Red Wing Barn Bluff: A Midwestern Anomaly

“Coming to Carleton was a strictly academic decision,” I explain to the student interviewing me for the Carletonian, the student Newspaper at Carleton College, a small liberal arts college in Northfield Minnesota (think Middlebury in the Midwest). It was my first week on campus and already word had gotten out that I was “some kind of really good climber.” Just like in high school, the whole “big-fish small pond thing” had begun with an interview with a reporter for the newspaper. “But there’s more climbing in Minnesota than people think,” I continue. I can’t help myself. “There are some 5.14’s that Andy Raether put up that I’d be really psyched to try.”

It had been a year since I was climbing really seriously. The stress of a senior year schedule heavy in AP classes, the burden of college applications, increased involvement in debate and a serious relationship took up the bulk of my climbing time. The last competition I was in shape for was the Endless Summer Competition in October of 2006 at Lincoln Park Athletic Club, which I had won. The decision to be a typical high school student for the first time in my life is not one that I regret. But that psyche for climbing, that ever-present desire to climb new routes is still present in me, whether I liked it or not.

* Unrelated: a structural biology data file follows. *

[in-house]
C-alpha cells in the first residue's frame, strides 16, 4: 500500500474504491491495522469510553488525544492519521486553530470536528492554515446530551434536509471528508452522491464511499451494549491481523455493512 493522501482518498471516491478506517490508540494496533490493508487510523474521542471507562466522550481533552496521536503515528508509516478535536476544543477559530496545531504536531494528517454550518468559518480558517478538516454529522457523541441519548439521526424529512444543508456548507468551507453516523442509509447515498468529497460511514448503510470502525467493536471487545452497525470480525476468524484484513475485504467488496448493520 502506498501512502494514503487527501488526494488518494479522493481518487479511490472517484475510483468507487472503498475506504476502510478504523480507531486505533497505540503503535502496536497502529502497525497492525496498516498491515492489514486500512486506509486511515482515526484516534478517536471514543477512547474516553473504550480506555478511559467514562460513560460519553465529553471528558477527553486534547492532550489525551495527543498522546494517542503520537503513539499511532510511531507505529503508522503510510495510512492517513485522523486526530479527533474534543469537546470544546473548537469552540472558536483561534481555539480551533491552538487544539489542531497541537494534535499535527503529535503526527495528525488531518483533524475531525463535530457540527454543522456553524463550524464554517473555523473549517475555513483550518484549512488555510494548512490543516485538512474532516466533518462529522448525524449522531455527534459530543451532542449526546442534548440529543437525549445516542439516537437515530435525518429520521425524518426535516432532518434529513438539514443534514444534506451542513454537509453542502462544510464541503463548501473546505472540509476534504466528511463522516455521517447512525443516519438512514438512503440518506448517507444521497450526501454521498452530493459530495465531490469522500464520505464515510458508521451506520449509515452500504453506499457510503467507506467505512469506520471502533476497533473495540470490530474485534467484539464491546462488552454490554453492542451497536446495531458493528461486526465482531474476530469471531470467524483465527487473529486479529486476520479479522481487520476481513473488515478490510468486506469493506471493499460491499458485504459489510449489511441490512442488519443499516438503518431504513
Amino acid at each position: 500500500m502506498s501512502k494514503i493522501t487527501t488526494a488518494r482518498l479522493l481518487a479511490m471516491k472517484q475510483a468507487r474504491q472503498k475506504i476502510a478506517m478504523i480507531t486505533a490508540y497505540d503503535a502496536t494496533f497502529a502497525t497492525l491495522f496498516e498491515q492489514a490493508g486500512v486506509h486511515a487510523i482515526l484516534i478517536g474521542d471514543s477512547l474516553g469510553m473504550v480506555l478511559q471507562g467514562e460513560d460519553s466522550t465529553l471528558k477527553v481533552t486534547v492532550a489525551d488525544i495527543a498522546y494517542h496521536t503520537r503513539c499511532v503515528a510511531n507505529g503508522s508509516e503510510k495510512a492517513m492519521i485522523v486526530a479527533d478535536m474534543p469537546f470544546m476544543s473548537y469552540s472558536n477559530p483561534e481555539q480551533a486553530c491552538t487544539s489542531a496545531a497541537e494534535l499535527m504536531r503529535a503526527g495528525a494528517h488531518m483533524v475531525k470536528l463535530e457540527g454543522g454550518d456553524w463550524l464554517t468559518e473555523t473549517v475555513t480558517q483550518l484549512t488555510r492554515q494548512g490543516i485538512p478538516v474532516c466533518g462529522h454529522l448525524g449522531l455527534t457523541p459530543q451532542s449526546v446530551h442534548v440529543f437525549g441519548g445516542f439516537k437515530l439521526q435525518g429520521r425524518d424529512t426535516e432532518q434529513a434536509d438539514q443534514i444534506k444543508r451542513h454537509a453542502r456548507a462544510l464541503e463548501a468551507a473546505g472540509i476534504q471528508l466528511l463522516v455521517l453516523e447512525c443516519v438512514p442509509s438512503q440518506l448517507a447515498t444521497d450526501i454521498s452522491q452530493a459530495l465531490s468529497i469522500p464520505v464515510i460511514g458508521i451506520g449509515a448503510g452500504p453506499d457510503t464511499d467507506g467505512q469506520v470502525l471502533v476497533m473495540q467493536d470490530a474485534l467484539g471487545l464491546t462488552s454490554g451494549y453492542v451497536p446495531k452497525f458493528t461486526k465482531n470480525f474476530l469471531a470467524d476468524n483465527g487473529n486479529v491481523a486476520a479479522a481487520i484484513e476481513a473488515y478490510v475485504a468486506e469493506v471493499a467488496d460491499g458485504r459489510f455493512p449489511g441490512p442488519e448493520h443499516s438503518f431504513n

Finals at the Endless Summer Comp

Flashing the finals route in the endless summer competition

The word of my “climbing prowess” had gotten out because I had been given a work-study job at the climbing wall, a job traditionally reserved for upper classmen. In fairness to myself, I am more than qualified to have this job – I’ve been climbing for eight years and have experience route setting and teaching climbing in numerous gyms.

My first day of work consisted of some upper classmen eyeing me suspiciously and others asking me if I’d ever heard of Redwing. “That’s the crag with Mississippi Burning (a classic 5.12c) and an alternate start that is supposed to be like .14a! There’s so much I want to do over there.” And so, the second weekend I was at Carleton, we loaded up and headed over to Redwing.

I was surprised by the difficulty of the climbing. As a “local” of the Red River Gorge (read resident of a Northern suburb of Chicago used to making the seven hour drive) I was used to friction and large foot holds. What I found at Redwing was soft limestone, tiny feet and poor handholds. It took me a while to become accustomed to the climbing here. But over a few more trips, I managed to learn how to climb vertical, technical limestone and even to tick a few classics. Here are a handful of my favorites:

Kelly’s Arete (5.12a): Short and technical. Climb this 35-foot arête using high feet and compression moves, make a tough clip and mantle the finish.

Mark Dyson on Kelly’s Arete

Mark Dyson making the tough clip on Kelly's Arete

Perfect Sex (5.12b): Climb up through some poor rock past too many bolts to a hard roof pull. A variety of holds in different places allow for a few sequences. After pulling the lip, paste your feet and continue to smear up the wall while laying back a mega flake for a few moves. A few jugs and you’re at the anchors.